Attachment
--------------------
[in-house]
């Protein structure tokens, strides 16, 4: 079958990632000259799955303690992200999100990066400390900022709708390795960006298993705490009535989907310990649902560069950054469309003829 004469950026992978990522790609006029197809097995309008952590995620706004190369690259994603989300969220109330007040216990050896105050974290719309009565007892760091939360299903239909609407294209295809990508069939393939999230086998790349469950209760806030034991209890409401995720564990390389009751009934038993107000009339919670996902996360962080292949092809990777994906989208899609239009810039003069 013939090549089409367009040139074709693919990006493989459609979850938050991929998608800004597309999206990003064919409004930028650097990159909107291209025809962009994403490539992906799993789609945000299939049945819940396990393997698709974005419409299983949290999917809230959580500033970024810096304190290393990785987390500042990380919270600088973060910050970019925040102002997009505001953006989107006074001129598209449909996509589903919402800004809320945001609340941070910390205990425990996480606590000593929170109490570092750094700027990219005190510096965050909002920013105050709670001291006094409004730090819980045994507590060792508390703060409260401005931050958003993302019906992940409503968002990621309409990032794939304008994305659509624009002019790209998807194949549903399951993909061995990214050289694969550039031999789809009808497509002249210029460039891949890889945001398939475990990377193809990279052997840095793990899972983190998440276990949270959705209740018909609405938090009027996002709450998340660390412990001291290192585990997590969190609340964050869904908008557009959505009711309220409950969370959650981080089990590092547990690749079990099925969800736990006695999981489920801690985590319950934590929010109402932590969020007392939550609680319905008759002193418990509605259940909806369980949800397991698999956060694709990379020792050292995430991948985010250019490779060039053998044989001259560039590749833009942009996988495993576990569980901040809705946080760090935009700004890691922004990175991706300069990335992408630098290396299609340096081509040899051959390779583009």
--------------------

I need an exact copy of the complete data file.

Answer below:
[in-house]
């Protein structure tokens, strides 16, 4: 079958990632000259799955303690992200999100990066400390900022709708390795960006298993705490009535989907310990649902560069950054469309003829 004469950026992978990522790609006029197809097995309008952590995620706004190369690259994603989300969220109330007040216990050896105050974290719309009565007892760091939360299903239909609407294209295809990508069939393939999230086998790349469950209760806030034991209890409401995720564990390389009751009934038993107000009339919670996902996360962080292949092809990777994906989208899609239009810039003069 013939090549089409367009040139074709693919990006493989459609979850938050991929998608800004597309999206990003064919409004930028650097990159909107291209025809962009994403490539992906799993789609945000299939049945819940396990393997698709974005419409299983949290999917809230959580500033970024810096304190290393990785987390500042990380919270600088973060910050970019925040102002997009505001953006989107006074001129598209449909996509589903919402800004809320945001609340941070910390205990425990996480606590000593929170109490570092750094700027990219005190510096965050909002920013105050709670001291006094409004730090819980045994507590060792508390703060409260401005931050958003993302019906992940409503968002990621309409990032794939304008994305659509624009002019790209998807194949549903399951993909061995990214050289694969550039031999789809009808497509002249210029460039891949890889945001398939475990990377193809990279052997840095793990899972983190998440276990949270959705209740018909609405938090009027996002709450998340660390412990001291290192585990997590969190609340964050869904908008557009959505009711309220409950969370959650981080089990590092547990690749079990099925969800736990006695999981489920801690985590319950934590929010109402932590969020007392939550609680319905008759002193418990509605259940909806369980949800397991698999956060694709990379020792050292995430991948985010250019490779060039053998044989001259560039590749833009942009996988495993576990569980901040809705946080760090935009700004890691922004990175991706300069990335992408630098290396299609340096081509040899051959390779583009």